How Europe waged peace after 1815
The first collective European war against terror
In The Balancers, Beatrice de Graaf rewrites the history of international security and counter-terrorism in Europe by shining a new light on the Allied Council (1815 – 1818), a forgotten, though revolutionary, political experiment. Using jointly-occupied France as their Petri dish, this small committee of ministers and ambassadors developed the first Europe-wide security framework, designed to prevent the horrors of second revolution and the rise of another Napoleon.
It was a system founded, in their eyes, on justice and reason, one that incorporated the modern ideas on government, power and rights. As an innovative collaboration, it would ultimately plant the seeds for the European Union today, but at what cost to its own citizens, and to the rest of the world?
The Allied Council transformed Europe, introducing uniform laws and regulations, standardising passports and improving infrastructure, effectively ushering in a time in which Europeans could travel and trade, easily and safely. After 25 exhausting years of war and chaos, Europeans could finally enjoy the peace they craved, as semaphores quickly relayed descriptions of ‘terrorists’ and ‘assassins’ across borders that were now jointly secured.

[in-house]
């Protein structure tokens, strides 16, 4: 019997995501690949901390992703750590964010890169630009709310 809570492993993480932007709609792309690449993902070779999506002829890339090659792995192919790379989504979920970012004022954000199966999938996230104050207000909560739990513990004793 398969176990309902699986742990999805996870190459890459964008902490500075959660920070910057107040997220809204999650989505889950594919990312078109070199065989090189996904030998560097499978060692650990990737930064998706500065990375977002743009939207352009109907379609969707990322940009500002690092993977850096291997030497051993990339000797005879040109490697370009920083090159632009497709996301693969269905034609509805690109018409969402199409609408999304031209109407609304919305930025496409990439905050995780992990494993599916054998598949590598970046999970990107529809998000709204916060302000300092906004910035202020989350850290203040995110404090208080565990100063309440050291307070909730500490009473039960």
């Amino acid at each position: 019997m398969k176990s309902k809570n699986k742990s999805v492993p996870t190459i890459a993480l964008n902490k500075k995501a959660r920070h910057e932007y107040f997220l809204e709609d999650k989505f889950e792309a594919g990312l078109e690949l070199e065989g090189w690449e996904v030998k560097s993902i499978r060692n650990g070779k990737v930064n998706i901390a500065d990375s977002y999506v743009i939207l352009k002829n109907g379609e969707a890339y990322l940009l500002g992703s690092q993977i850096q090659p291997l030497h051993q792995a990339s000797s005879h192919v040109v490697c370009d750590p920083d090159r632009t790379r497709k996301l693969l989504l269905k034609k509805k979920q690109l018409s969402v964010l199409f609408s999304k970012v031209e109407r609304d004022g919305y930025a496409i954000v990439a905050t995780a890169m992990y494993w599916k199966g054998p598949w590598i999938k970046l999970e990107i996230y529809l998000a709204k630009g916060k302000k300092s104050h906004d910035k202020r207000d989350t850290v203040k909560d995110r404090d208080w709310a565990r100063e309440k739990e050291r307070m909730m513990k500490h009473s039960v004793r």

Equally, the Council heralded the birth of a new European order, one that was hierarchical and elitist, and underpinned by its own economic interests. In the name of peace, it employed an imperialist surveillance network of spies in an attempt to crush all phantoms of rebellion. How did the growing resentment under this enlightened occupation manifest itself? What happened when Europe began exporting these new ideals and security techniques to their growing colonies, and beyond?
Using newly discovered archival material and drawing from first-hand accounts, De Graaf brings this decisive chapter to life in all its rich detail, reconstructing the story through the people who drove it: the leaders and statesmen like Wellington, Metternich, Tsar Alexander, Richelieu and those around them, as well as the many bureaucrats, deputies, officers, diplomats, experts, managers, bankers and lawyers who served them, each with their own interests. This is a timely and essential history, one in which we are asked to inhabit the intellectual and emotional universe of the time, to approach this brief episode in all its nuances, in all its contradictions, and to recognise its far-reaching global consequences, then and today.